<Spikeling v2.0 an artificial neuron for neuroscience enthusiasts!>

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Spikeling V 2.0

Spikeling V2.0 is an educational tool for neuroscience students and enthusiasts!

It is an artificial neuron that can receive different inputs, integrate them and send and outputs its computation, just like a spiking neuron would!

Technically, it consists on a microcontroller (an ESP32) running the computationally efficient Izhikevich model of a spiking neuron.

This project is licensed under the GNU General Public License v3.0
The hardware is licensed under the CERN OHL v1.2

If this all sounds familiar to you, it is because this project is a derivative (and update) of the Spikeling project started at the BadenLab. With feedback from users and students, we are developing this version, which has added capabilities, and also revisits how lessons can be taught, and what kind of experiments can be done with it!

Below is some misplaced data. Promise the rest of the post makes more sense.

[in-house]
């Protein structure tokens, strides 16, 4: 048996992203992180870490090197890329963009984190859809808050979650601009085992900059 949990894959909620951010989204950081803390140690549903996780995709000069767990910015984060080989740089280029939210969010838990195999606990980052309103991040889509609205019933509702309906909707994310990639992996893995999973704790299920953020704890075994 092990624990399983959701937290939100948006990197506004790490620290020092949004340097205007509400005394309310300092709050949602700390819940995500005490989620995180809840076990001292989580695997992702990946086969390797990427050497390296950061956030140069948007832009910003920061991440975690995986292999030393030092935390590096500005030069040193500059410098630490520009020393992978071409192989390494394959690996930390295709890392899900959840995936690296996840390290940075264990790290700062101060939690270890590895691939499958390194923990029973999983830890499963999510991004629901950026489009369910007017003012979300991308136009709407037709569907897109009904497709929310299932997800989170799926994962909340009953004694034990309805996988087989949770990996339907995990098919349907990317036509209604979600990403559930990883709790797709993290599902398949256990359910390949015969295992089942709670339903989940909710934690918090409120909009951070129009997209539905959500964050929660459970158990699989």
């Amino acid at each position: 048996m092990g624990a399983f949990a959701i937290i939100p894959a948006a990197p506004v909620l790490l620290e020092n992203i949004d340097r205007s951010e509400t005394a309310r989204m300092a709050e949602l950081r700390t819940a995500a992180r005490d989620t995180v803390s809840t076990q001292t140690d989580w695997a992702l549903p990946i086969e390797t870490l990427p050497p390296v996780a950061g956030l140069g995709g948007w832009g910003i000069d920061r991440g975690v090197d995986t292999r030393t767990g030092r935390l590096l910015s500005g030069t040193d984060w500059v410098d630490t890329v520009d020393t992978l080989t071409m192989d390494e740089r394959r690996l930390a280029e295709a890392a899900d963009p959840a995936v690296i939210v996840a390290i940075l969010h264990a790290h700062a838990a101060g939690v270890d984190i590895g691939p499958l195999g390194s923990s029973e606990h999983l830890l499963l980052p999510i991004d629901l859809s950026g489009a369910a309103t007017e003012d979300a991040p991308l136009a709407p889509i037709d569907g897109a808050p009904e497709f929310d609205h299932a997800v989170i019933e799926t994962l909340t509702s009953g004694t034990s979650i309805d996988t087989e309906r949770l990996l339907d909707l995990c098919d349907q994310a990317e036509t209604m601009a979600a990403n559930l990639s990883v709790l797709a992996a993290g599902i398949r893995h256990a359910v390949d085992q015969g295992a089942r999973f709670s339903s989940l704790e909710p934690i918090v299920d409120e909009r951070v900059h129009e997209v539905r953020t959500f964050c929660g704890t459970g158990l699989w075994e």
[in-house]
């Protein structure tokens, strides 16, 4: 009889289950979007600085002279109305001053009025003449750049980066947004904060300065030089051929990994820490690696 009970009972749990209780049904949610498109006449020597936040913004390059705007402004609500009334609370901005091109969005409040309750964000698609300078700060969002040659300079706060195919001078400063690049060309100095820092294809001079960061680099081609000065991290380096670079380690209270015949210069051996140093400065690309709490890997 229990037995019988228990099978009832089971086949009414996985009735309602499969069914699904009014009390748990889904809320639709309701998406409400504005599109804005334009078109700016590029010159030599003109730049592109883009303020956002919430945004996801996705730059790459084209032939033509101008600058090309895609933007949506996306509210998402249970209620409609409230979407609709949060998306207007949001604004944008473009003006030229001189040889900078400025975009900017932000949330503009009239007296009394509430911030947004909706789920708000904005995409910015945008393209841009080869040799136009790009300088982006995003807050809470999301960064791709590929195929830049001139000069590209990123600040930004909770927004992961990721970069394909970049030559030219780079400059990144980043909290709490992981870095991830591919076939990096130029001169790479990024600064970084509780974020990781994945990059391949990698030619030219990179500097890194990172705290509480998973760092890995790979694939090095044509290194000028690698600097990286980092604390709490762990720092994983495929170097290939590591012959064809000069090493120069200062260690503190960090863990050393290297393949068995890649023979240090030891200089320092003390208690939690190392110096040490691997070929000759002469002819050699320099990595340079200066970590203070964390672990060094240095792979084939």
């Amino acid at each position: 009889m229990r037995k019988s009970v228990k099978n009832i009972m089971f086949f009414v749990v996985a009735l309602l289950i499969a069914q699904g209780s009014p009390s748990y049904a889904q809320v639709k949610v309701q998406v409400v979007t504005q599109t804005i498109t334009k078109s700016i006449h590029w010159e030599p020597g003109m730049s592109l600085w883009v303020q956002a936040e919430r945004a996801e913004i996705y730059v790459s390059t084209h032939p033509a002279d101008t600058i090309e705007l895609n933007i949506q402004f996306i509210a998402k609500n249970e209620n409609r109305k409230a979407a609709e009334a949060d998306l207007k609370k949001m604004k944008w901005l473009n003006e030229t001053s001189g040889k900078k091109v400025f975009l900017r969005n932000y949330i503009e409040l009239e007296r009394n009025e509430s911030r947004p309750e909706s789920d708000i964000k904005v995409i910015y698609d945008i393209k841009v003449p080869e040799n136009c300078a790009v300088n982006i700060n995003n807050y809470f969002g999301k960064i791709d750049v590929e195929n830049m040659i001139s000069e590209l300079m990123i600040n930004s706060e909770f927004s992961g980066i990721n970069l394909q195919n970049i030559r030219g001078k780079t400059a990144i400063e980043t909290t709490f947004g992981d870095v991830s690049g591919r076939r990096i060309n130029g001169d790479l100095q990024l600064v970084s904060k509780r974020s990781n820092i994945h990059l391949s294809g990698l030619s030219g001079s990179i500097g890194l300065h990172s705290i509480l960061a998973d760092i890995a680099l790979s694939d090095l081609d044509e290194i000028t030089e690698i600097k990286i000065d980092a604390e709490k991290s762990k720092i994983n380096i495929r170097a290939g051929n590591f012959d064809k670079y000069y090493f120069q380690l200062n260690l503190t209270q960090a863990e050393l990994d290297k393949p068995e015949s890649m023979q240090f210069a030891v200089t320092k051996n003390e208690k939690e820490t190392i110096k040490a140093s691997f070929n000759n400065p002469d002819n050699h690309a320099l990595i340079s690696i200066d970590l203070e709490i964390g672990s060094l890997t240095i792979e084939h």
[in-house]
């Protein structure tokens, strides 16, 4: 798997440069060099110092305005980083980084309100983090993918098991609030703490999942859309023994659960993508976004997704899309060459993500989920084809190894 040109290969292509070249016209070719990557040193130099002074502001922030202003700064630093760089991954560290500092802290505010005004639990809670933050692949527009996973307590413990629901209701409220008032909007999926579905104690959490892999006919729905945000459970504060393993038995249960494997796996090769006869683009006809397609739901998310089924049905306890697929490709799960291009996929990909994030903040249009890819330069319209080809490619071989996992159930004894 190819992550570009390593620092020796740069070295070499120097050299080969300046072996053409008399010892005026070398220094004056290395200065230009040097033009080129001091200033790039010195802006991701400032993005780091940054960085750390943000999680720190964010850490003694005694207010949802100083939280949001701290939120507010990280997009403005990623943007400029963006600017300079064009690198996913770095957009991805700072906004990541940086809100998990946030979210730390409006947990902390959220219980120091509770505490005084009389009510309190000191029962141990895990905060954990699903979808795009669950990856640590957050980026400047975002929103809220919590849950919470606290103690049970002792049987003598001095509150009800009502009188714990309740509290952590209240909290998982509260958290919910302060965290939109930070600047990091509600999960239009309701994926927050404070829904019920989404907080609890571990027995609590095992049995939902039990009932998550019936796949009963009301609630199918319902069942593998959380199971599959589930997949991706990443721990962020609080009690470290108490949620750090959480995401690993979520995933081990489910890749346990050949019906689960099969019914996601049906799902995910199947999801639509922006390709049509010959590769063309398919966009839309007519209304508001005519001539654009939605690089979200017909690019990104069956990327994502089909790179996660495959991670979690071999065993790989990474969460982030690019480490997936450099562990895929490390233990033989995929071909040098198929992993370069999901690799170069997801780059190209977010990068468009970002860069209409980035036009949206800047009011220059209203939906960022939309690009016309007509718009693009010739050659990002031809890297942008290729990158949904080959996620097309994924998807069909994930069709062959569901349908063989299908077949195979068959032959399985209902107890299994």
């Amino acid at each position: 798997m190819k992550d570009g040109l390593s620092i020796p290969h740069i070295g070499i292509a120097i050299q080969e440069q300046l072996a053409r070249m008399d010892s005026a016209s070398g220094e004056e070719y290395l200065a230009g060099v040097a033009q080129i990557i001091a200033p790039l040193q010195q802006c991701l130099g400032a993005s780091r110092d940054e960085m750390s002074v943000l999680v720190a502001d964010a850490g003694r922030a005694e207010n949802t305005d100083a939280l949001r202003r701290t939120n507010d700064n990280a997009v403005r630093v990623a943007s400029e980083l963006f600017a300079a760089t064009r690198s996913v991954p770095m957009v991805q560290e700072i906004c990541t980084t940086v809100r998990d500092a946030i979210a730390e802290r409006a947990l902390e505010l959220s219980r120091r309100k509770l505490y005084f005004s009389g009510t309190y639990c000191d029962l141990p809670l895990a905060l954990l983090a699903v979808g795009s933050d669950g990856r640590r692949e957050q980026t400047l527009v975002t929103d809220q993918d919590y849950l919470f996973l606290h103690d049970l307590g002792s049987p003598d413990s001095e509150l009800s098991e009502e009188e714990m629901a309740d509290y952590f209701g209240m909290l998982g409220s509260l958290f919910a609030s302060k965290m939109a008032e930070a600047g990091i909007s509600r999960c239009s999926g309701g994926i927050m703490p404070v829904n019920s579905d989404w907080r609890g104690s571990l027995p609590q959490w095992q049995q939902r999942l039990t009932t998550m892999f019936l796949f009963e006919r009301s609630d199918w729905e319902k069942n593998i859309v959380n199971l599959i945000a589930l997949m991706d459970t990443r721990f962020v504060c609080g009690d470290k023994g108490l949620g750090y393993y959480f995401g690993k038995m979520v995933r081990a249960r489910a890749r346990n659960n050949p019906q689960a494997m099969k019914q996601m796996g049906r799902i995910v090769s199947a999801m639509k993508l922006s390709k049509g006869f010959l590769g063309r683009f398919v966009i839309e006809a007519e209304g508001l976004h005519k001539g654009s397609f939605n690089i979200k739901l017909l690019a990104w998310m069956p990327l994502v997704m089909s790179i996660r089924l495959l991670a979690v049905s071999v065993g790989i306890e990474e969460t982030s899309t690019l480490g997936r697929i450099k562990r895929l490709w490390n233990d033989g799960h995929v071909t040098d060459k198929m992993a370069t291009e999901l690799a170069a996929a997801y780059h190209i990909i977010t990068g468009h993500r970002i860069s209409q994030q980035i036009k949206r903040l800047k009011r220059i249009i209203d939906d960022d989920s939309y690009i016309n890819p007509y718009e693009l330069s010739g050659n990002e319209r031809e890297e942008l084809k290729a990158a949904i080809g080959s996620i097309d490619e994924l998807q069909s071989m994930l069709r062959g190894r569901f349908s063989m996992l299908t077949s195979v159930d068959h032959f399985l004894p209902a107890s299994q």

While this is not a stable version just yet, enthusiasts and potential collaborators can source the electronic bits for this project from KitSpace

The main upgrade on the PCB concerns the use of an ESP32 module and 2 ADC 8bit expander chips that together allow spikeling to compute more input output with specific input/output ports and dedicated potentiometer. The previous version had limited ports and potentiometers and different functions had to be encoded on the arduino code hence impacting the versatility of the model.

Stereo (3-ways) audio jacks 3.5mm replace the previous BNC cable. Both ports and cables are therefore cheaper, also ports are less bulky and cables more flexible. Moreover, now one single port can carry two distinct information. In this case digital and analog input/output.